Mike Goes to the Movies…At Home — Drive

In my last “Mike Goes to the Movies,” I mentioned my affinity for seeing movies on the big screen. Unfortunately, that’s not always possible or economical for an out-of-state college student on a budget. Fortunately, however, I work at a movie rental store and basically get all my rentals for free. This allows me to rent a nearly endless string of new releases that I missed in theaters and watch them on this bad boy…

The Man Cove

42″ 1080P plasma. Absolutely essential for someone who enjoys movies as much as I do. Basically, I pop a chair up about five feet away and it’s like being in a theater without paying for sticky aisles and screaming children…and the popcorn and soda cost less than $1!

Enough about my awesome home theater setup. Let’s get on with the movie. Today’s flick under scrutiny is Drive, a weird hybrid of the revenge/super-violent/80’s nostalgia genres. Actually, all of those just describe Tarantino movies, which is exactly what Drive feels like for much of its 100-minute runtime.

The plot is pretty simple. By day, the creatively named Driver, played by the impossibly-perfect-looking-even-when-beating-the-crap-out-of-people Ryan Gosling, is a stunt driver for Hollywood. By night, however, Driver gets his adrenaline kick by providing his extraordinary driving talents to criminals who need a quick and proficient getaway from a crime scene.

Ryan Gosling: Creating impossibly high expectations for men everywhere.

The plot begins to escalate when Gosling falls for Irene, the wife of a soon-to-be released convict. Irene also has a child, Benicio, by the convict, who Driver develops paternal emotions for during his triste. When Irene’s husband, Standard, is released from prison, it quickly becomes apparent that he’s still involved with a group of violent and dangerous mobsters. In order to protect Irene and her child from the mobsters, Driver decides to help Standard settle his mob debt and end his involvement with the gang by providing his driving services for one final heist.

Without spoiling too much of the remainder of the plot, the heist goes terribly awry and Driver becomes linked to the crime, becoming the primary target of the mobsters. The rest of the film follows Driver as he fights to survive while also protecting Irene and Benicio from the syndicate of criminals. This part of the movie is definitely not for the faint of heart or squeamish. The fight scenes and mobster killings are beyond brutal and bloody but certainly add to the mystique of both Driver and the host of mobsters tailing him.

Gosling plays Driver as a natural loner, albeit a fiercely loyal one to those he cares about. He’s cool, calculating, and quiet. So quiet, in fact, that Gosling has no more than maybe a dozen lines throughout the entire movie. His soft-spoken demeanor makes his violent outbursts of emotion all the more jarring. One moment he’s calmly speaking with Irene and the next he’s pummeling a guy’s face in. He’s the epitome of bottled dangerousness, always threatening to explode in a flash of violence and brutality.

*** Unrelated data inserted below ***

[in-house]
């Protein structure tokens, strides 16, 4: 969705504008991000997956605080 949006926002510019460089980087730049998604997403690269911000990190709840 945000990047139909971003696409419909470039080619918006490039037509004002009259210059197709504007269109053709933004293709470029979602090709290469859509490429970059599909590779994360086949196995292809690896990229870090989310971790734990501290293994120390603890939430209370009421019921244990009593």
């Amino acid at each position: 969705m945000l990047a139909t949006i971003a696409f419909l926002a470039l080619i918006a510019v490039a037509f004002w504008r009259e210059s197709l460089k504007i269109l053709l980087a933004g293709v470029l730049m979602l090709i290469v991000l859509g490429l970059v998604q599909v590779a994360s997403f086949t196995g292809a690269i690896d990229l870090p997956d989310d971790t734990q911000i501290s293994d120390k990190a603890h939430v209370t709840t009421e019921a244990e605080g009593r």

The rest of the cast does a great job, with Ron Perlman and Albert Brooks portraying the ringleaders of the mobster group, unmercifully carrying out their killings in grandeur manners (Brooks kills a guy with a fork at one point). The pacing for the movie is great, remaining tense and moving from one action scene to another flawlessly, always keeping the viewer on the edge of their seat with adrenaline.

My only complaint with the movie is that it follows the 80s neo-noir gangster movies almost to the point of becoming a flaw. Drive tries so hard to be cool that it lacks substance in a few of its scenes and characters. It’s difficult to connect with Driver at certain points simply because he’s so erratic and machinated.

With that said, Drive is a cool movie. Its scenes ooze with Tarantino flair and the violence stacks up with some of the best gangster movies. Gosling certainly shows his versatility with Driver, displaying the calm, suave guy that he portrays in most of his movies, along with a violent dangerousness that we haven’t seen from him before.

Drive is definitely worth the watch, especially for any Tarantino or 80s movie junkies out there. This one gets a solid 9/10 from one of those self-anointed junkies.

On a semi-side note, the soundtrack for the movie is fantastic. Check out this sonic gem from Kavinsky and Lovefoxxx that plays during the opening scene.

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Comments
3 Responses to “Mike Goes to the Movies…At Home — Drive”
  1. claratsi says:

    great review. glad to find yet another drive fan!
    good call on the home theatre set up too, the bigger the better!

  2. Great review! Totally agree! Keep up the good work. Why is that song Nightcall so damn addictive?

  3. I thought Drive was awesome, and I was kinda pissed it did not get at least one nomination this year from the Academy. First time to your blog, keep up the good work. The soundtrack is top shelf, the movie just felt like you were watching GTA or something…If you geta cahnce check out my blog…bad spelling be warned. Take Care

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